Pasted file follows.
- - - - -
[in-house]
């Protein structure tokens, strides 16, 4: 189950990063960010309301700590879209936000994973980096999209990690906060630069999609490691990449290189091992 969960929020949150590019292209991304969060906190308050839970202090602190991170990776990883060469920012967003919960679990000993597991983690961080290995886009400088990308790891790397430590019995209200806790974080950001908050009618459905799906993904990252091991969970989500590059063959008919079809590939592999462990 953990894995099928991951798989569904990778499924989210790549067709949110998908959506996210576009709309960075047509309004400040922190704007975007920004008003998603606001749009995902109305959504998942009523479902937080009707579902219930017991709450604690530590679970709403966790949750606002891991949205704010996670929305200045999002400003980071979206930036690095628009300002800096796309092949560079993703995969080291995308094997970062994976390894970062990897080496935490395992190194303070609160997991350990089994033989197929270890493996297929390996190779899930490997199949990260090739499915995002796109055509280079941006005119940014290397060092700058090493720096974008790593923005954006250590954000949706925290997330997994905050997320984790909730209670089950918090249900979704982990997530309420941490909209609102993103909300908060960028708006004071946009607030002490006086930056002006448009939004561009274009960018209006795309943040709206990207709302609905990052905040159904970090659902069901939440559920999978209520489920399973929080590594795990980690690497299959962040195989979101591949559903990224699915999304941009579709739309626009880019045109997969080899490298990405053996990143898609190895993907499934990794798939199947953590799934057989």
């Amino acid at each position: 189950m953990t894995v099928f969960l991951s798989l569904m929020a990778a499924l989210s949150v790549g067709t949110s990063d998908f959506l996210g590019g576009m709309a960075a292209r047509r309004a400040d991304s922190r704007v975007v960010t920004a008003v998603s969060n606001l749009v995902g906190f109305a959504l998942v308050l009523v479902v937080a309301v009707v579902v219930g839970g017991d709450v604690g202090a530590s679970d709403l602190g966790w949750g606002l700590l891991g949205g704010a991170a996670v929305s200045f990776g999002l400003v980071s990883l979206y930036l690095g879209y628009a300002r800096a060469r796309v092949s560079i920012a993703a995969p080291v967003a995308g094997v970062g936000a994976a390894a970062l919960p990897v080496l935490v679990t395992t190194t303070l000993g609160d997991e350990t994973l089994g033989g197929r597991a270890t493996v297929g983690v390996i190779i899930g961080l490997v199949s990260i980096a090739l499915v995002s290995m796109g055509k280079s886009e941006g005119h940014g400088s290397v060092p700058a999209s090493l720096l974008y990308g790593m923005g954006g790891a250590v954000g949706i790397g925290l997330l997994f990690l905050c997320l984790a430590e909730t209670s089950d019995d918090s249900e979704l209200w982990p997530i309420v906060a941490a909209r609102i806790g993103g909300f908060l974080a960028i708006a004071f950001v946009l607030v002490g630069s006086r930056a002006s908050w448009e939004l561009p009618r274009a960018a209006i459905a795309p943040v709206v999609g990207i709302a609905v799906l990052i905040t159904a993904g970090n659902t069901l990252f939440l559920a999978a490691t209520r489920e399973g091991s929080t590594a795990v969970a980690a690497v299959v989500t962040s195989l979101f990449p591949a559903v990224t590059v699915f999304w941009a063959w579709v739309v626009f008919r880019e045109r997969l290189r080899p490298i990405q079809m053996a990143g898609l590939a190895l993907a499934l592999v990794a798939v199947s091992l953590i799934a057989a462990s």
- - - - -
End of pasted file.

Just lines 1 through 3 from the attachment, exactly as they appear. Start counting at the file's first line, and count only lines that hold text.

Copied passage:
[in-house]
């Protein structure tokens, strides 16, 4: 189950990063960010309301700590879209936000994973980096999209990690906060630069999609490691990449290189091992 969960929020949150590019292209991304969060906190308050839970202090602190991170990776990883060469920012967003919960679990000993597991983690961080290995886009400088990308790891790397430590019995209200806790974080950001908050009618459905799906993904990252091991969970989500590059063959008919079809590939592999462990 953990894995099928991951798989569904990778499924989210790549067709949110998908959506996210576009709309960075047509309004400040922190704007975007920004008003998603606001749009995902109305959504998942009523479902937080009707579902219930017991709450604690530590679970709403966790949750606002891991949205704010996670929305200045999002400003980071979206930036690095628009300002800096796309092949560079993703995969080291995308094997970062994976390894970062990897080496935490395992190194303070609160997991350990089994033989197929270890493996297929390996190779899930490997199949990260090739499915995002796109055509280079941006005119940014290397060092700058090493720096974008790593923005954006250590954000949706925290997330997994905050997320984790909730209670089950918090249900979704982990997530309420941490909209609102993103909300908060960028708006004071946009607030002490006086930056002006448009939004561009274009960018209006795309943040709206990207709302609905990052905040159904970090659902069901939440559920999978209520489920399973929080590594795990980690690497299959962040195989979101591949559903990224699915999304941009579709739309626009880019045109997969080899490298990405053996990143898609190895993907499934990794798939199947953590799934057989």
């Amino acid at each position: 189950m953990t894995v099928f969960l991951s798989l569904m929020a990778a499924l989210s949150v790549g067709t949110s990063d998908f959506l996210g590019g576009m709309a960075a292209r047509r309004a400040d991304s922190r704007v975007v960010t920004a008003v998603s969060n606001l749009v995902g906190f109305a959504l998942v308050l009523v479902v937080a309301v009707v579902v219930g839970g017991d709450v604690g202090a530590s679970d709403l602190g966790w949750g606002l700590l891991g949205g704010a991170a996670v929305s200045f990776g999002l400003v980071s990883l979206y930036l690095g879209y628009a300002r800096a060469r796309v092949s560079i920012a993703a995969p080291v967003a995308g094997v970062g936000a994976a390894a970062l919960p990897v080496l935490v679990t395992t190194t303070l000993g609160d997991e350990t994973l089994g033989g197929r597991a270890t493996v297929g983690v390996i190779i899930g961080l490997v199949s990260i980096a090739l499915v995002s290995m796109g055509k280079s886009e941006g005119h940014g400088s290397v060092p700058a999209s090493l720096l974008y990308g790593m923005g954006g790891a250590v954000g949706i790397g925290l997330l997994f990690l905050c997320l984790a430590e909730t209670s089950d019995d918090s249900e979704l209200w982990p997530i309420v906060a941490a909209r609102i806790g993103g909300f908060l974080a960028i708006a004071f950001v946009l607030v002490g630069s006086r930056a002006s908050w448009e939004l561009p009618r274009a960018a209006i459905a795309p943040v709206v999609g990207i709302a609905v799906l990052i905040t159904a993904g970090n659902t069901l990252f939440l559920a999978a490691t209520r489920e399973g091991s929080t590594a795990v969970a980690a690497v299959v989500t962040s195989l979101f990449p591949a559903v990224t590059v699915f999304w941009a063959w579709v739309v626009f008919r880019e045109r997969l290189r080899p490298i990405q079809m053996a990143g898609l590939a190895l993907a499934l592999v990794a798939v199947s091992l953590i799934a057989a462990s």